The texture of this cross is the most interesting thing. It is just short of crunchy, and the sweet gel is very juicy.

    Not trying to sell anything here. Anyone who is into cross-pollinating, likes tangy sweet tomatoes, and wants to strike a blow against the forces of mealiness ought to try this.

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  7. It’s probably my own particular brand of veggie bias leaking through…but I just can’t get past the yellowness — I like my tomatoes to be red. Silly, I know. A neighbor gave me a yellow tomato and it just didn’t look normal to me. Sigh…

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  8. Caroline on

    thanks for a lovely blog. we grew italian costoluto tomatoes from http://www.gardeningexpress.co.uk this year, they are lovely flavour beefsteaks, and produce loads, so many, that the cupboard is now full of sauces and chutney for winter. take care

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  9. I have always wanted to try yellow perfection, I normally find them at a vendor about 3 miles from my house. I want to try to grow some different varieties this next year to allow for my taste buds to broaden their spectrum. I am a big fan of the yellow perfection.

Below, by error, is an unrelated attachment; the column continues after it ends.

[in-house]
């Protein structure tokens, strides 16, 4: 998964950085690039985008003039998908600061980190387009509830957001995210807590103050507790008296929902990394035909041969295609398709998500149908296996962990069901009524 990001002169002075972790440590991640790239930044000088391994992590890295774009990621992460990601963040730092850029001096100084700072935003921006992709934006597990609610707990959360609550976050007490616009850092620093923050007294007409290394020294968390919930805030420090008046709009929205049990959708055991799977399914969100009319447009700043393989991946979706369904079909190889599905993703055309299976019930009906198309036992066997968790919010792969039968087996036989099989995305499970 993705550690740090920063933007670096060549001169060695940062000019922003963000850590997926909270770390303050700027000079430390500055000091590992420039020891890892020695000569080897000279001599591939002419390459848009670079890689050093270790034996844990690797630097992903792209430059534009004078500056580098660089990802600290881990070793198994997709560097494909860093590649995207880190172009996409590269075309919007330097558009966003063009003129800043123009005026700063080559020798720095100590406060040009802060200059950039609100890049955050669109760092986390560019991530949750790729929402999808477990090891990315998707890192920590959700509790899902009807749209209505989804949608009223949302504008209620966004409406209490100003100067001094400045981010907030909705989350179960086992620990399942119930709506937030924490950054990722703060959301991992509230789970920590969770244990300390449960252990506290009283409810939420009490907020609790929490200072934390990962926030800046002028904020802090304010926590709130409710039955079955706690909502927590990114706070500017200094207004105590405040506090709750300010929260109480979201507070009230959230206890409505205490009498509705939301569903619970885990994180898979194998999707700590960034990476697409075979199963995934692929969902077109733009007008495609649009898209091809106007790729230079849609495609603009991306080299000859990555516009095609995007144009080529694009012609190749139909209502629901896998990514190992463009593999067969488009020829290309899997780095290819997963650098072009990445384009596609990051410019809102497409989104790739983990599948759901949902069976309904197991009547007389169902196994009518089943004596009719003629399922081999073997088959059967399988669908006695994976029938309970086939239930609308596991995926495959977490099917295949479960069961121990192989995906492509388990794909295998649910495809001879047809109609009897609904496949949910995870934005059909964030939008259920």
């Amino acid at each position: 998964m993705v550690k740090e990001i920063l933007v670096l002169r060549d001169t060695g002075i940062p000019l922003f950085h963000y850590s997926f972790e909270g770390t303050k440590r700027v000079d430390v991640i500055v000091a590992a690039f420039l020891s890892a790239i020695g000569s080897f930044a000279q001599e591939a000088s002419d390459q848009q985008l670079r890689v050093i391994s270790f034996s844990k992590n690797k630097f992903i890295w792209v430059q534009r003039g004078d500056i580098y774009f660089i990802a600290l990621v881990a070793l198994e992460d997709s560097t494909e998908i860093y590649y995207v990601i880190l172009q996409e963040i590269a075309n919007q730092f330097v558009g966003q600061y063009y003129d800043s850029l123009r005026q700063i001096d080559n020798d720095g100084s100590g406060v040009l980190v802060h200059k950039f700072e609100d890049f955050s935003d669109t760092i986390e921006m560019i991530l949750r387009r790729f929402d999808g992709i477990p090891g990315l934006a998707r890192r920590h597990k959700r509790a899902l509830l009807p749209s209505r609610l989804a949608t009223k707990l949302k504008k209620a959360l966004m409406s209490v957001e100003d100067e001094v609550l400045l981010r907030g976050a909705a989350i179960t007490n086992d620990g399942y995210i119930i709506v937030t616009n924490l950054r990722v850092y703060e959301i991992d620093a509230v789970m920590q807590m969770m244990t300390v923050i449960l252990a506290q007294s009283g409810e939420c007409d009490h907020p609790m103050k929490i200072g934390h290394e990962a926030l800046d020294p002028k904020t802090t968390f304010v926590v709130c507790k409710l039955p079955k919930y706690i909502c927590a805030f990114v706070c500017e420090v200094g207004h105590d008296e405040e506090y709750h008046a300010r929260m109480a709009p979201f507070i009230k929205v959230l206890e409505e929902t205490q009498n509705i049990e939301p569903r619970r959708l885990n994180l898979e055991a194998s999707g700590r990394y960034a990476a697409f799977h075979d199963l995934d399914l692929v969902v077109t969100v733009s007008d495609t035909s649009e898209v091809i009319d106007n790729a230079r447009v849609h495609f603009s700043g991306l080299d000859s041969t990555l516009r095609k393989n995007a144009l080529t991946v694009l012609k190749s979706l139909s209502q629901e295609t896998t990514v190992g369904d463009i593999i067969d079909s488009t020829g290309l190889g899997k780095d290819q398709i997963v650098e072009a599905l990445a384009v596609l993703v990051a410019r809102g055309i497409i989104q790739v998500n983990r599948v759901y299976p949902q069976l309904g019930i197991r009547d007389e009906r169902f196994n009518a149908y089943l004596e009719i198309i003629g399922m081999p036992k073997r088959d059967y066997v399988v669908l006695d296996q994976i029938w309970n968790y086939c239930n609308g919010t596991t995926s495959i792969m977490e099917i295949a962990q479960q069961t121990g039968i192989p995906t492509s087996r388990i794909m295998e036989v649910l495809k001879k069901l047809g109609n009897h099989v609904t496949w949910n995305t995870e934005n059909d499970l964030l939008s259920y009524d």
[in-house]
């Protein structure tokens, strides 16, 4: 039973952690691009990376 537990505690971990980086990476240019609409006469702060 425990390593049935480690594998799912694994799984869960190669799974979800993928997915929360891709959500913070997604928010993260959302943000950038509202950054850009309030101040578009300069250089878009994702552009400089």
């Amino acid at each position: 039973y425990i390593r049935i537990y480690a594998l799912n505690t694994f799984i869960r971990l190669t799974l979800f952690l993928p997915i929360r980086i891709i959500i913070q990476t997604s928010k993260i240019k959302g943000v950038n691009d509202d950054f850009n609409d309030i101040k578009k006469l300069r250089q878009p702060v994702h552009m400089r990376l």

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  10. lisahutchurson on

    I prefer the robust flavor of the Black tomato and Brad’s Black Heart. Before I tried these heirloom varieties, I was so sick of the bland taste of store-bought varieties that I couldn’t even eat tomatoes by themselves. I will say that the blander varieties blend well into homemade salsa…You think the bad weather this summer had anything to do with the taste of tomatoes this year? Willing to give them another try next year?